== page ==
- The Florida Board of Governors broke with 15 years of tradition to re-elect Chair Brian Lamb for a second term amid what one board member called “difficult times.”
- The move also saw Vice Chair Eric Silagy, traditionally next in line for the chairmanship, moved aside in favor of close DeSantis ally Alan Levine.
- Lamb’s continuation as chair appears to align with Governor Ron DeSantis’s educational agenda, while Levine’s conservative background is expected to heavily influence the board’s direction.
In a departure from at least 15 years of precedent on Thursday afternoon, the Board of Governors (BOG) of Florida’s State University System voted to retain its current chairman, Brian Lamb, for a highly unusual second term. Among Florida political observers, Lamb’s re-election, coupled with the election of DeSantis ally Alan Levine as vice chair, is viewed as a power play by DeSantis allies to ensure the BOG moves in lock-step with the governor’s sweeping education reform agenda. Lamb was appointed to the BOG by DeSantis in 2019.
Formerly known as the Board of Regents before a name change in 2003, the group oversees all 12 of the state’s public universities, including the University of Florida, Florida State University, and others.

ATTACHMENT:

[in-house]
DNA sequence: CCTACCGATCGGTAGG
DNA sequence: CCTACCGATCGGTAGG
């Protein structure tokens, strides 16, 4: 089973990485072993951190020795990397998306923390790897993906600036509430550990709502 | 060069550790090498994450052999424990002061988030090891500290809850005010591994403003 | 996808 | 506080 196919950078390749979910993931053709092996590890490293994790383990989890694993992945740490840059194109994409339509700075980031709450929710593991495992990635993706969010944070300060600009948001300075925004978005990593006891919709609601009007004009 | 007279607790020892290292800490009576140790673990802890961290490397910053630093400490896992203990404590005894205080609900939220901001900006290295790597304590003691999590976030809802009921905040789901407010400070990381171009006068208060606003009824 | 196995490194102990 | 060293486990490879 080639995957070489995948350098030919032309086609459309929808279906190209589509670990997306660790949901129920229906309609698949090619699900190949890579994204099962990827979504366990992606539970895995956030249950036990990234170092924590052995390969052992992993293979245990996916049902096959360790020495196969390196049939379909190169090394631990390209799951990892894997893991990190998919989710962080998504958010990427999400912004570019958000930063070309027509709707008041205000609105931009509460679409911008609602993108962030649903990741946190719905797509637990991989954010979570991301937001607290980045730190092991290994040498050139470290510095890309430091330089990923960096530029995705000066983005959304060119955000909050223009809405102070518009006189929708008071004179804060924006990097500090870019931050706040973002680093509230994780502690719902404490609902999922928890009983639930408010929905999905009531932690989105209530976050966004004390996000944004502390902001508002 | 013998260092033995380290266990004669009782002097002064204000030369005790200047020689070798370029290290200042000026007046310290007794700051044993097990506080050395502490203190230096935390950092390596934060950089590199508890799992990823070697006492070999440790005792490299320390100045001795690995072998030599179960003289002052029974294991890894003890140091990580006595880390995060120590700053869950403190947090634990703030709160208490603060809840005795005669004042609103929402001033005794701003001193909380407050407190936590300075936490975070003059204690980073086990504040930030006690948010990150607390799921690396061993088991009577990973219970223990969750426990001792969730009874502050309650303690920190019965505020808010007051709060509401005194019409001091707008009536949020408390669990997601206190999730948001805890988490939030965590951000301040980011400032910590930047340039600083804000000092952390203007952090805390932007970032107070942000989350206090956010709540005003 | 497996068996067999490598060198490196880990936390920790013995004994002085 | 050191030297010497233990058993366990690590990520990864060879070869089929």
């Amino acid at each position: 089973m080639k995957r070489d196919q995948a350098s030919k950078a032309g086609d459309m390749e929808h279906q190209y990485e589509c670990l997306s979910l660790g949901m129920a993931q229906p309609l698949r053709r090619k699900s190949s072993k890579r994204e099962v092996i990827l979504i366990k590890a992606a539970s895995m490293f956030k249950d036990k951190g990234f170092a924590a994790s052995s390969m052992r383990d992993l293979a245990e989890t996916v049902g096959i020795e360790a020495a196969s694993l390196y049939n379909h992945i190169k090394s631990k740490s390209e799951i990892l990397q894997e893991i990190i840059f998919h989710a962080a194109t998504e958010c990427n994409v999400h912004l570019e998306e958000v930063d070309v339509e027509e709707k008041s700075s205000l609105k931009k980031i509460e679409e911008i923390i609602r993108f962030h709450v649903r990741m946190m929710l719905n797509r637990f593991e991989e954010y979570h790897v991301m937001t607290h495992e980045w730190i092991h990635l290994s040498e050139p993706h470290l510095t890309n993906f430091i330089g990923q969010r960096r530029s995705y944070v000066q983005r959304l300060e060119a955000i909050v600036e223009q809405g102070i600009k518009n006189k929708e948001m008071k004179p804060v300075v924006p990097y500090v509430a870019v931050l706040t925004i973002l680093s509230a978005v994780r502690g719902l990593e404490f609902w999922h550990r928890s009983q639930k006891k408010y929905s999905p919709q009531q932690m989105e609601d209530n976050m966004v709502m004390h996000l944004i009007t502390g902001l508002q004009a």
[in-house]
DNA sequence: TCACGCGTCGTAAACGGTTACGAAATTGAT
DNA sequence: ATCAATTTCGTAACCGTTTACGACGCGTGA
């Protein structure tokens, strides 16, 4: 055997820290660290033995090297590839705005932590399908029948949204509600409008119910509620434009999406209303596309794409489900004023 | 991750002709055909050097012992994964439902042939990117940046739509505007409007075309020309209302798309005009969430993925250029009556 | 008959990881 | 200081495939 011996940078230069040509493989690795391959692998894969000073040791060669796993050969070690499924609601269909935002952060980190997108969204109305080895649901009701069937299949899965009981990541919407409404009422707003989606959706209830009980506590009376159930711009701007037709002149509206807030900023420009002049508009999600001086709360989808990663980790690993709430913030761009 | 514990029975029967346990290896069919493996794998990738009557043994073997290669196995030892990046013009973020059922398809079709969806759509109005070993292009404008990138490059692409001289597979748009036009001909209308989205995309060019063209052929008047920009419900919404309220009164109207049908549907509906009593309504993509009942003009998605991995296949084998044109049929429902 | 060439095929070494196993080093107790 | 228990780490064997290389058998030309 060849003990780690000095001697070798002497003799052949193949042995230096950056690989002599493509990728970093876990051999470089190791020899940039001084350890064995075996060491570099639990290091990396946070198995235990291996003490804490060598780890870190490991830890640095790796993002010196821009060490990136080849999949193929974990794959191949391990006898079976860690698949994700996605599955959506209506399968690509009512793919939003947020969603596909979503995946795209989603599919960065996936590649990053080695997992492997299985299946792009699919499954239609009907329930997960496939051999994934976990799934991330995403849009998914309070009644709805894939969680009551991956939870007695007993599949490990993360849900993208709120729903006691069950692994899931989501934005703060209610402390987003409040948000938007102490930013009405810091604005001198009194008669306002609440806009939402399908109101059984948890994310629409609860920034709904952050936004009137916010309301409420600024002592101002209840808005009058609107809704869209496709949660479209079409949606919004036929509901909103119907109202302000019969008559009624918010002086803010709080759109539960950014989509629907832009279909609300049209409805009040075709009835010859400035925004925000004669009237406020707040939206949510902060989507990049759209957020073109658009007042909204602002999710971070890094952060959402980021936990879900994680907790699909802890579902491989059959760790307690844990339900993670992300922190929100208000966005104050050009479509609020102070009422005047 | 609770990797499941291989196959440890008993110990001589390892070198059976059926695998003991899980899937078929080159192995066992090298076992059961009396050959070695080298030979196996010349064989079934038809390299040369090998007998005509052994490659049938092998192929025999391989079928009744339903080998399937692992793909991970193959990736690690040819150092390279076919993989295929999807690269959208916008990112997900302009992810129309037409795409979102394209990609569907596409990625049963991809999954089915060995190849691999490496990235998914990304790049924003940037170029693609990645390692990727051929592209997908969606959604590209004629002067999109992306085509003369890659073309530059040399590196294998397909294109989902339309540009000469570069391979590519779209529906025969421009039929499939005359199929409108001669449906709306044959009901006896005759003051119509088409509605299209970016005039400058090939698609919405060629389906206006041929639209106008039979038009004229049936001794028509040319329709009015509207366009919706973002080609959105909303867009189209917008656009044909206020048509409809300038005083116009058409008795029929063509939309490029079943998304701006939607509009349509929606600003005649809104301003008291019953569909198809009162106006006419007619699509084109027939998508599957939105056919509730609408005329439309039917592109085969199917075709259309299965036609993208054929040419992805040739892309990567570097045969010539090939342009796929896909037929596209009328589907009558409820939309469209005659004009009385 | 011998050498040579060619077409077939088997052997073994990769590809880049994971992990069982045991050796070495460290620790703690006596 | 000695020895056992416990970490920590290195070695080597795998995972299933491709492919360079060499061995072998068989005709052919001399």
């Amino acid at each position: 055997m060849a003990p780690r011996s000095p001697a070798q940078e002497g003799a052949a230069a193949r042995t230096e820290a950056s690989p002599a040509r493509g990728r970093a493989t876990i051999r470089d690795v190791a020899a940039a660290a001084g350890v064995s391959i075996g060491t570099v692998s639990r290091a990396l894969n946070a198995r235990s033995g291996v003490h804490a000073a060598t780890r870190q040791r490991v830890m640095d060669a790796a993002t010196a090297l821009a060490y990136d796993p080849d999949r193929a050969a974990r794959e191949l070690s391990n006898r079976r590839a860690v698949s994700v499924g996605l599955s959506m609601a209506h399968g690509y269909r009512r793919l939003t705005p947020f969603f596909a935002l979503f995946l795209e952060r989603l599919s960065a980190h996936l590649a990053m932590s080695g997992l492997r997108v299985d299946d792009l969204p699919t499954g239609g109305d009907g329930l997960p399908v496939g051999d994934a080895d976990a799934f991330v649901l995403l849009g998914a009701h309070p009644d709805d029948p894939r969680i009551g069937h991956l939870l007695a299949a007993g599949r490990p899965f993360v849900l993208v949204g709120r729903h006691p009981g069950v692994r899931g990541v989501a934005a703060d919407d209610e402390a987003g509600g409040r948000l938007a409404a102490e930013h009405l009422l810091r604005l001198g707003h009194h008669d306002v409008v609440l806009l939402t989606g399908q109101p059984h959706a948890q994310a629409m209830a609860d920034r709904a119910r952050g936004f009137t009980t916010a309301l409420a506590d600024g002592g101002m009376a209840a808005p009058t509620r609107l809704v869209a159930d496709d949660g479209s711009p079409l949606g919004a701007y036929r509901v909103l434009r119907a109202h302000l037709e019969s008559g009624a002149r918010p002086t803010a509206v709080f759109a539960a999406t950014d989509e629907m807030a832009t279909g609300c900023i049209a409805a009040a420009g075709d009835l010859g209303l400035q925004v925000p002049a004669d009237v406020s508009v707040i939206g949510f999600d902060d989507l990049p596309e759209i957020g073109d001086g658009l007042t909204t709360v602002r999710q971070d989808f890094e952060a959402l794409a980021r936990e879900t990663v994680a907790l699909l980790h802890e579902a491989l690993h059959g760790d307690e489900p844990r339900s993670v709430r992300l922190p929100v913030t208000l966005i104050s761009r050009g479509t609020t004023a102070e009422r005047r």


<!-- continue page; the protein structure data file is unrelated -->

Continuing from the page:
The group convened in Orlando Wednesday and Thursday to consider a broad range of measures affecting state-funded universities, including the confirmation of New College of Florida president Richard Corcoran, and to hear a presentation by Corcoran on the subject of New College’s plan to transform the school into a “beacon of conservative education” – a DeSantis priority. But one of the final items on the agenda was the election of the board’s chair and vice chair for the upcoming 2024-2026 term.
That’s when things got interesting.
The election of a new Board of Governors chairperson has, for 14 years, been a pro forma affair in which the vice chair has been nominated to succeed the outgoing chair. There is no hard rule on the matter, but dating back to 2010, the BOG has followed that customary practice to elevate seven consecutive BOG chairs, with all of them having previously served as the vice chair immediately prior. Carolyn Roberts, appointed to the Board of Governors in 2003 by then-governor Jeb Bush, is the only other person to have ever held the post for consecutive terms.